Pass The Cheese, Please?

Addicted to "cheese"? I don't mean the kind found in blocks at the local grocery store, but the whitish-powdery looking kind hidden deep in the heart of Texas. And not made from the help of Texas cattle.

While some of us may be addicted to the yellow, white, or mixed varieties of cheese that we either like on our food or just by itself, others are suffering with an addiction to a different kind of non-dairy demon, called "cheese". Heroine laced with Tylenol.

As I began to research for this article, I couldn't help but remember a young girl about 14 years old who was tempted to "try" heroin one bright sunny day in the halls of her junior high school.

She and her friend gathered around the clean colored powder before them. Debating whether they should or should not. The innocence of not knowing what they were about to get themselves into was in control. The reality of heroin's power eluded them. But something saved them.

To this day I am not sure what stopped me from stepping over into that dark journey. Yes, I said ME. I cannot tell you how many times I have looked back on that very moment in my life and thanked God that I stopped before it was too late. But many are not and were not so fortunate.

What is "Cheese" Heroin?

  • "Cheese" is Mexican black-tar heroin that has been diluted with crushed tablets of over-the-counter sleep medication.
  • The OTC is usually Tylenol PM. When diluted it's about 1-3 percent heroin. The problem with that is though it may be low doses of heroin, the effect wears off more quickly requiring more frequent hits to keep the high.
  • Cheese is a cheap high at $2-$10 a packet, therefore making it more appealing to the lower income populations.
  • Cheap with an expensive end...death.
  • Demographically it's used more among Hispanic people, especially those who are Spanish-speaking families with immigrants. Not that other cultures are immune to being strangled by it as well. It seems to be more isolated to the state of Texas. The concern it that it will begin and has begun to spread to other parts of the country.
  • Cheese is being used mainly by the very young. Heroin is typically used by older adults.

Cheese is highly dangerous to children. Of course it is, you say, as I did when I first read that in an article. Yet, when you look closer, you will understand why that's even necessary to be stated.

  • For one, children, more than adults do not consider the danger and often don't realize it is indeed deadly.
  • Some don't realize that it's heroine.
  • It's cost worthy to them for the high.
  • But the cost soars when that high insists that they return for yet another trip.

And once they are hooked, they are blinded to what is really happening to them. For many, they are taking it every day with little thought other than it makes them feel good. Quickly, cheese grabs them by the throat without warning. Then if they begin to quit taking it, the withdrawals are desperately painful. And sometimes deadly.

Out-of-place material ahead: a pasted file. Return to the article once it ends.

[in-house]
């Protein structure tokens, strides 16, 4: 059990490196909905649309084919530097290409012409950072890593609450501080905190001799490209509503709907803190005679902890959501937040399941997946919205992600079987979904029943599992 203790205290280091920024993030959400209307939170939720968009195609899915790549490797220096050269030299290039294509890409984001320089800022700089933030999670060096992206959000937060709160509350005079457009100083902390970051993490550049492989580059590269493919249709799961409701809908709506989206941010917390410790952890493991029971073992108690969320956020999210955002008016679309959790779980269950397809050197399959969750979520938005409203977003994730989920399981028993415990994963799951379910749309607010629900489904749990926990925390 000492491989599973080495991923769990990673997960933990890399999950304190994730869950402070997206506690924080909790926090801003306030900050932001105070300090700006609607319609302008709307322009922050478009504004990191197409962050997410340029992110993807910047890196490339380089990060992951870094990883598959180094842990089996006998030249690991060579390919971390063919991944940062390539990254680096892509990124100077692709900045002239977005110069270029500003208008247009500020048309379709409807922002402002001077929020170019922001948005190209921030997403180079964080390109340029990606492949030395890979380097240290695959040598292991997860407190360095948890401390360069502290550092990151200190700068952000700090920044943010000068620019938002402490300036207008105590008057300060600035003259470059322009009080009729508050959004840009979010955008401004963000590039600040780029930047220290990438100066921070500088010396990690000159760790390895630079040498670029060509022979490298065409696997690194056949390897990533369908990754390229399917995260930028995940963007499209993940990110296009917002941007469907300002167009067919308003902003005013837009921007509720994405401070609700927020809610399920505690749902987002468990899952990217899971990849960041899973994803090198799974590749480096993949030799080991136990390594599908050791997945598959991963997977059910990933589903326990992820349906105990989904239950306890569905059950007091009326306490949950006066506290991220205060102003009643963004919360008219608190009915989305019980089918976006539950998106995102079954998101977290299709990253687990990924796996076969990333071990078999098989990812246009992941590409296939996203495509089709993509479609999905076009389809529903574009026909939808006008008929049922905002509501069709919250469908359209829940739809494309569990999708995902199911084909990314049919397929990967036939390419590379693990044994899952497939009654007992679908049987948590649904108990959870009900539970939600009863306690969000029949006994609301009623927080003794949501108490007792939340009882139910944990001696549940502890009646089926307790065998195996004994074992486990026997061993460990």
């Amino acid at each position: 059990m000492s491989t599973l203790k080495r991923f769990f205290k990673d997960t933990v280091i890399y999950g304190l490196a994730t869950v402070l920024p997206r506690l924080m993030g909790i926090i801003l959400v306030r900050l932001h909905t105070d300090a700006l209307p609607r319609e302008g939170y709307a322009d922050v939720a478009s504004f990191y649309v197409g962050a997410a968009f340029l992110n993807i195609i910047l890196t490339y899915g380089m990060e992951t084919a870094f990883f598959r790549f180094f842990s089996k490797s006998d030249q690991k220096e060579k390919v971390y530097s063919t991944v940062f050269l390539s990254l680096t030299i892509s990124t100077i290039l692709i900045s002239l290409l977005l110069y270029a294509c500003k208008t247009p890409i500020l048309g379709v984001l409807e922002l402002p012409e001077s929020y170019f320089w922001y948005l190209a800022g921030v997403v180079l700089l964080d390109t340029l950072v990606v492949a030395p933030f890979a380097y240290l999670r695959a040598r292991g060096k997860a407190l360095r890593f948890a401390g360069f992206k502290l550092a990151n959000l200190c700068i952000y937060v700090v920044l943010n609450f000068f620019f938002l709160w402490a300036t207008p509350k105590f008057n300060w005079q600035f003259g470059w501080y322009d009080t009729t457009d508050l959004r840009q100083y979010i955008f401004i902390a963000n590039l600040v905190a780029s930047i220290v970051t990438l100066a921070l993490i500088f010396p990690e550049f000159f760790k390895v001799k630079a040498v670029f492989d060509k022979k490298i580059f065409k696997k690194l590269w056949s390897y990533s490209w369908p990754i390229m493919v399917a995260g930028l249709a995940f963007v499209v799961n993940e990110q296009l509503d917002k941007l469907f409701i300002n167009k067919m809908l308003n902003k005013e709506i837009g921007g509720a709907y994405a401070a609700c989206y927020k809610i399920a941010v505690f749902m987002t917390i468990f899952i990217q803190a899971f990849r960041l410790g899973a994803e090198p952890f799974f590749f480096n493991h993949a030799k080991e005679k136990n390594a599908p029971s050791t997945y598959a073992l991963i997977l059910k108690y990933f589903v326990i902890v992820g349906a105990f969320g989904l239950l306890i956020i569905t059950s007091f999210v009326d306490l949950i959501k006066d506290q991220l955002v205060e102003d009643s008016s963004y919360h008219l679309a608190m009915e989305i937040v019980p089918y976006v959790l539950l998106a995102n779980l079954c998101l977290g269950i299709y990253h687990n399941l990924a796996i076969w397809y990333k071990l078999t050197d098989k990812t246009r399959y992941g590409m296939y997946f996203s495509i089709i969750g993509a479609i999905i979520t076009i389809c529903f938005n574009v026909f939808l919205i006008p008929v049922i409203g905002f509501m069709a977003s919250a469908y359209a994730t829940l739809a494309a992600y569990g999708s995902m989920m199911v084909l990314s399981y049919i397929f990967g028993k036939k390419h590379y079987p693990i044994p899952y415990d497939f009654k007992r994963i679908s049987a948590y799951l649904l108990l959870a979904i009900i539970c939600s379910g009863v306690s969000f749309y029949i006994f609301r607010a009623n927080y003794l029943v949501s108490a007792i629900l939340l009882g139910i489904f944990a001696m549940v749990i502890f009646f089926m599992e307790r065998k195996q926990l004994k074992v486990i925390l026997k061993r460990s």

"Reports that we were seeing were pretty striking. Kids as young as 9 or 10 years of age coming to the hospital emergency rooms or detox facilities in acute heroin withdrawal," says Dr. Carlos Tirado, a psychiatry professor at UT Southwestern Medical Center and medical director of a drug treatment center in Dallas.

"We didn't know what to do with a 9-year-old in opiate withdrawal, or what the treatment ramifications of that are," Tirado says. "Do you send a 9-year-old to an AA meeting." March 2, 2008

Dallas Morning News reported on a young 17 year old girl, Sarah, who was addicted to cheese. She had struggled with the habit for some time. Her best friend reported that Sarah had been taking drugs since she was in middle school. The break-up of her family seems to have been a catalyst.

Sarah had tried to get help through treatment centers, but to no avail.

Toward the end, as an exercise at her drug-treatment center, she wrote her own obituary:
"A 17-year-old Hispanic female was found died. She went to Emmit J. Conrad High School and was in the 9Th grade. Her name was Sarah Alejandra Aviles. Sarah was a beautiful young women but had problems hanging with the wrong crowd.
"A lot of her friends were gang banger and they sold drugs. She had a 21-year-old brother, and a 8-year-old baby sister, a loving, struggling mother but a father that wasn't really there." Dallas Morning News 3/15/09

What a tragedy. What a loss. My heart hurts for her family. And for those suffering in this addiction.

Addiction is a strange lot. I've counseled with people controlled by this deadly disease over the years. So many never make it. And the ones that do continue to struggle more than you or I can even begin to imagine.

It's easy for some to judge people who are addicted to drugs or alcohol. I often wonder if those who do not have these issues ever look at what they are addicted to? Money, things, prestige, authority, control, manipulation, church, their religion. You see, it comes in all forms. And it has one thing in common: DEATH.

I hope we all find better ways to get our lives in order.

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